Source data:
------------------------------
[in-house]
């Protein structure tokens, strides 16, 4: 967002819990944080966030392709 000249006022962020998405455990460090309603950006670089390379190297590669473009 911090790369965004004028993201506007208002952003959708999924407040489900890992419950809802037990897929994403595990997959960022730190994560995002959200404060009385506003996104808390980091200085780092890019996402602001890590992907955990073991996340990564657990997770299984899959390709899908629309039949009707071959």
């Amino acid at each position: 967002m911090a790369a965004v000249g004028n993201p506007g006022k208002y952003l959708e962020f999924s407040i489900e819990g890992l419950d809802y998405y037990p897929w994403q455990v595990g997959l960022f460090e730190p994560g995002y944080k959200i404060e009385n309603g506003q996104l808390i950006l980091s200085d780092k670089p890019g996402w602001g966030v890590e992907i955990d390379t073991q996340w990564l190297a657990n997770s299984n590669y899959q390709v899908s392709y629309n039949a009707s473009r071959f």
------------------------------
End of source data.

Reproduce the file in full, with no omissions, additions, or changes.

[in-house]
């Protein structure tokens, strides 16, 4: 967002819990944080966030392709 000249006022962020998405455990460090309603950006670089390379190297590669473009 911090790369965004004028993201506007208002952003959708999924407040489900890992419950809802037990897929994403595990997959960022730190994560995002959200404060009385506003996104808390980091200085780092890019996402602001890590992907955990073991996340990564657990997770299984899959390709899908629309039949009707071959």
């Amino acid at each position: 967002m911090a790369a965004v000249g004028n993201p506007g006022k208002y952003l959708e962020f999924s407040i489900e819990g890992l419950d809802y998405y037990p897929w994403q455990v595990g997959l960022f460090e730190p994560g995002y944080k959200i404060e009385n309603g506003q996104l808390i950006l980091s200085d780092k670089p890019g996402w602001g966030v890590e992907i955990d390379t073991q996340w990564l190297a657990n997770s299984n590669y899959q390709v899908s392709y629309n039949a009707s473009r071959f």